$58m for latest ARC laureate research fellowships

Brandon How

STEM researchers in areas like quantum computing and clean energy will receive most of $58 million in laureate research fellowship funding awarded by the Australian Research Council on Tuesday.

The latest laureate research fellows will have their work funded for a five-year period to explore areas like quantum hardware, new low-cost solar cells, and new photonic sensors.

Of the 17 fellowships, 14 are in STEM disciplines, with two others in the humanities and creative arts, and one in the social, behavioural, and economic sciences.

UNSW Quantum Engineering Professor Andrea Morello. Image: UNSW

This year’s round had an approval rate of 13 per cent, awarding $58 million of the $460 million worth of project funding sought.

Researchers based at universities in New South Wales received the most project approvals (seven), although the University of Melbourne was the administering organisation to receive the most approved projects (three).

Many of the projects centre on investigating the impacts and dynamics of climate change while some look to develop the skills and technologies for new industries.

Among the New South Wales-based researchers is University of New South Wales Professor of Quantum Engineering Andrea Morello, who is receiving $3.4 million to establish practical methods for “error-corrected quantum computations using atomic-scale devices in silicon”, according to the Australian Research Council (ARC).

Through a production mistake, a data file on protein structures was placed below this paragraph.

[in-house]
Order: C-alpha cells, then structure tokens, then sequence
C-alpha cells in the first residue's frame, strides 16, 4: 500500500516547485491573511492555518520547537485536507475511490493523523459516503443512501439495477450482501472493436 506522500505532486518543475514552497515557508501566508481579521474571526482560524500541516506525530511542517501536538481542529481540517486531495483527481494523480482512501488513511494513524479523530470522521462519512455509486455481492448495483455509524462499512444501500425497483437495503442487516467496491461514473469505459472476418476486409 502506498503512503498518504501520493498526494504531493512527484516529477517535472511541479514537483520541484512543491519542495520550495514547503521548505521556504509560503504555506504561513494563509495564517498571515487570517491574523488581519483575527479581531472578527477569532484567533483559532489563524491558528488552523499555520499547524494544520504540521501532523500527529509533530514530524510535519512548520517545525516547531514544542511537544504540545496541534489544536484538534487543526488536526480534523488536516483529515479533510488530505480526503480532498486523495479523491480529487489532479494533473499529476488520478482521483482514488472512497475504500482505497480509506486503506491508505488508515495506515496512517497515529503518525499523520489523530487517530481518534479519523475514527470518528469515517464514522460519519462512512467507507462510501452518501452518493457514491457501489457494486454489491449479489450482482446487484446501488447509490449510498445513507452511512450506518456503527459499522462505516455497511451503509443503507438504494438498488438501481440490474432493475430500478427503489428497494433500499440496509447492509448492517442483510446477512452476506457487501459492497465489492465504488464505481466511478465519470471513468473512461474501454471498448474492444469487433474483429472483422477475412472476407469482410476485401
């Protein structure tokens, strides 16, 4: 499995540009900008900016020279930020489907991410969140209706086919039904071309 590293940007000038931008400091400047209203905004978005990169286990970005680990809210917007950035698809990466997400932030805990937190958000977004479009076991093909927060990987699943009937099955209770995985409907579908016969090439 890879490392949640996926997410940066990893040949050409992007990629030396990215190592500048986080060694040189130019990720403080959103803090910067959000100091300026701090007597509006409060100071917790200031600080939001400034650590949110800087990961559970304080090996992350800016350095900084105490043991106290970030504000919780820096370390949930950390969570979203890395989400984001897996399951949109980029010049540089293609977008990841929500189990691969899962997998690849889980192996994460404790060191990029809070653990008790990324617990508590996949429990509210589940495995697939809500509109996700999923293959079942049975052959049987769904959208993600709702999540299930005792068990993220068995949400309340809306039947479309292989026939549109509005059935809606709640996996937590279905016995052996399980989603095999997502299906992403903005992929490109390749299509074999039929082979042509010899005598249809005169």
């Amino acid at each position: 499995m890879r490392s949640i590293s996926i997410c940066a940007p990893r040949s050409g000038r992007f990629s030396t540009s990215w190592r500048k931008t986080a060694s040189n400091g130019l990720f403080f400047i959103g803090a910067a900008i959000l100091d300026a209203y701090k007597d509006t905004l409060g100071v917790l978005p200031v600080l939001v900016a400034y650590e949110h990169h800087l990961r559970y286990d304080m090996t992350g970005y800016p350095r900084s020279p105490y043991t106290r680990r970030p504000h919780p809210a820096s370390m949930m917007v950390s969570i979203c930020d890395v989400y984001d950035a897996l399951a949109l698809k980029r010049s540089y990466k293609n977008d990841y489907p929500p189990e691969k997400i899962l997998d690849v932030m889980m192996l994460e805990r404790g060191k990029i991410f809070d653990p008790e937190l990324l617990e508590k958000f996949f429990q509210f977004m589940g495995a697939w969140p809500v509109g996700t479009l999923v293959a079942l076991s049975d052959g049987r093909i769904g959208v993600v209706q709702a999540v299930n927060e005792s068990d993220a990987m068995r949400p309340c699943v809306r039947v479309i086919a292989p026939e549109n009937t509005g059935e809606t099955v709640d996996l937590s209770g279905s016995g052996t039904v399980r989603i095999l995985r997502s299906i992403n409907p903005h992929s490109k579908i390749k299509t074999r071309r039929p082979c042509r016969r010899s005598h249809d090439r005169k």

The project aims to deliver a quantum computing hardware platform with significant cost reductions compared to overseas industry and government competitors.

Professor Hongzia Wang from the Queensland University of Technology’s centre for material science will receive $3 million to develop new low-cost, highly efficient, and long-lasting perovskite-based solar cells that can be manufactured at scale.

The cell will also replace gold electrodes usually used in perovskite-solar cells with “superior low-cost carbon alternatives” that have better electronic and surface properties. Despite higher power conversion efficiency, current perovskite solar cell technology has significantly shorter lifespans when compared to mainstream photovoltaic technologies.

Meanwhile, the largest fellowship awarded in this round ($3.7 million) will fund University of Adelaide Professor Derek Abbott’s work on using terahertz biosensing to produce rapid-detection sensors down to the sub-nanogram level. The wavelength of terahertz radiation is between microwaves and infrared.

The program aims to provide “rapid substance identification with exquisite precision at trace levels” for use in security, healthcare, forensics, and space exploration.

The full list of recipients:

  • Prof Derek Abbott – The University of Adelaide
  • Prof Andrew Baker – The University of New South Wales
  • Prof Gabrielle Bell – The University of Queensland
  • Prof Nathaniel Bindoff – University of Tasmania
  • Prof Alan Collins – The University of Adelaide
  • Prof Yihong Du – The University of New England
  • Prof Christopher Gibson – University of Wollongong
  • Prof Michael Kearney – The University of Melbourne
  • Prof Liza Lim – The University of Sydney
  • Prof James McCaw – The University of Melbourne
  • Prof Andrea Morello – The University of New South Wales
  • Prof Jacqueline Peel – The University of Melbourne
  • Prof Sharon Robinson – University of Wollongong
  • Prof Jeffrey Walker – Monash University
  • Prof Hongxia Wang – Queensland University of Technology
  • Prof Michael Ward – The University of Sydney
  • Prof Thomas Wernberg – The University of Western Australia

Do you know more? Contact James Riley via Email.

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